NEW YORK – A newly published multisite clinical trial has shown that the Roche Cobas Liat SARS-CoV-2 assay has accuracy comparable to laboratory-based RT-PCR tests. The 20-minute point-of-care test had nearly 99 percent agreement with testing in the lab on the Roche 6800 and 8800 instruments.
The study published recently in the Journal of Clinical Microbiology included clinical evaluations at five sites — Hennepin County Medical Center in Minneapolis; Weill Cornell Medicine in New York City; Thomas Jefferson University in Philadelphia; the University of Chicago; and the University of California at Davis. Researchers at Roche Molecular Systems in Pleasanton, California also participated.
The researchers found that the positive percent agreement for SARS-CoV-2 between the Liat and 6800/8800 systems was 100 percent, negative percent agreement was approximately 97 percent, and overall agreement was nearly 99 percent.
Uptake of rapid point-of-care molecular diagnostics has historically been impacted by issues of cost and throughput, tensions between ease of use and the possibility for contamination when deployed by non-experts, and a potential tradeoff between speed and accuracy compared to laboratory testing.
But the diagnostics needs during the global COVID-19 pandemic may have tweaked the balance somewhat.
Glen Hansen, medical director of the microbiology and molecular diagnostics laboratory at Hennepin County Medical Center and first author on the JCM study, acknowledged in an email that the high accuracy of the point-of-care test may come as a surprise to some people.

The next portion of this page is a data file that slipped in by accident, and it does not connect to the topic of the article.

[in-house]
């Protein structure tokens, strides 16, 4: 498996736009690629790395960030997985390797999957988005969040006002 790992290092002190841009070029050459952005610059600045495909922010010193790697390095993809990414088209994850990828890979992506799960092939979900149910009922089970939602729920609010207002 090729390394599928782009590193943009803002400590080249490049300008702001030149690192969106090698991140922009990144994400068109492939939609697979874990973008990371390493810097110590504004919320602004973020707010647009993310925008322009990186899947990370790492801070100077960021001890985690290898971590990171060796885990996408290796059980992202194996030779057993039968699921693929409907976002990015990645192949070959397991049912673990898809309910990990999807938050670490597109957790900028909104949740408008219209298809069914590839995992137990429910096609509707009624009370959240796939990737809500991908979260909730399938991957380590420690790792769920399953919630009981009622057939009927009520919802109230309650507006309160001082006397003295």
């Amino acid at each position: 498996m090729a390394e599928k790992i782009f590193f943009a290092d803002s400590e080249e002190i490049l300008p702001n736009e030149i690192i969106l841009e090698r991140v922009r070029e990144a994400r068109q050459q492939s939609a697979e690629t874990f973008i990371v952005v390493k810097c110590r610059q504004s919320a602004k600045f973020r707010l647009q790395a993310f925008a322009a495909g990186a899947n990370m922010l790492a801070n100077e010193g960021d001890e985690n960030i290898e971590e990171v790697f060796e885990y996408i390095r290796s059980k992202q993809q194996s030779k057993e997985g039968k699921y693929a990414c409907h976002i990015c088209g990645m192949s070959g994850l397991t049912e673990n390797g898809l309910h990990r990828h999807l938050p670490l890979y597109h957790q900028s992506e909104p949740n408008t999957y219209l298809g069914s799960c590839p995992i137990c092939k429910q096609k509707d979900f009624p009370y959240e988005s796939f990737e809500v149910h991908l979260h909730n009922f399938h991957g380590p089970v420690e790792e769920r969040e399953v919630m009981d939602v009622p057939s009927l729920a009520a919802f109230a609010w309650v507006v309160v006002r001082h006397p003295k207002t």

Nevertheless, five different labs from across the county were able to show that the Liat SARS-CoV-2 test "matches performance of what centralized labs can offer," he said, but on a platform "that can move closer to where it's needed."
Hansen had already been aware of the high accuracy of another Liat test. He and his team had previously shown that the Cobas Liat influenza A + B assay used in an emergency department (ED) setting could match the performance of centralized lab testing, with sensitivity and specificity of approximately 99 percent compared to the lab's standard of care, the GenMark E-sensor Respiratory Viral Panel.
That evaluation also demonstrated a rapid flu diagnosis changed patient management in just over 60 percent of cases, saving about $200 per ED visit.
In the case of the Roche Cobas Liat SARS-CoV-2 assay, a test that can be done at the point of care with results provided in 20 minutes could be particularly useful in the ED for more rapid and accurate patient triage to avoid mistakenly putting uninfected people into a COVID ward, or placing infected patients with the general population.
Other PCR-based rapid molecular tests for the virus have also shown high accuracy.
An evaluation of the Cepheid GeneXpert SARS-CoV-2 test at seven international sites showed near perfect alignment with standard of care lab-based testing. In this case, the comparator assays included lab-developed and reference lab testing, commercial kits from Seegene, Altona Diagnostics, and molecular assays on systems from EliTech, Abbott, and DiaSorin. The study authors noted that the best use of the technology is likely to be in acute-care hospitals in high-prevalence settings, "where rapid triage decisions need to be made regarding patient disposition and isolation."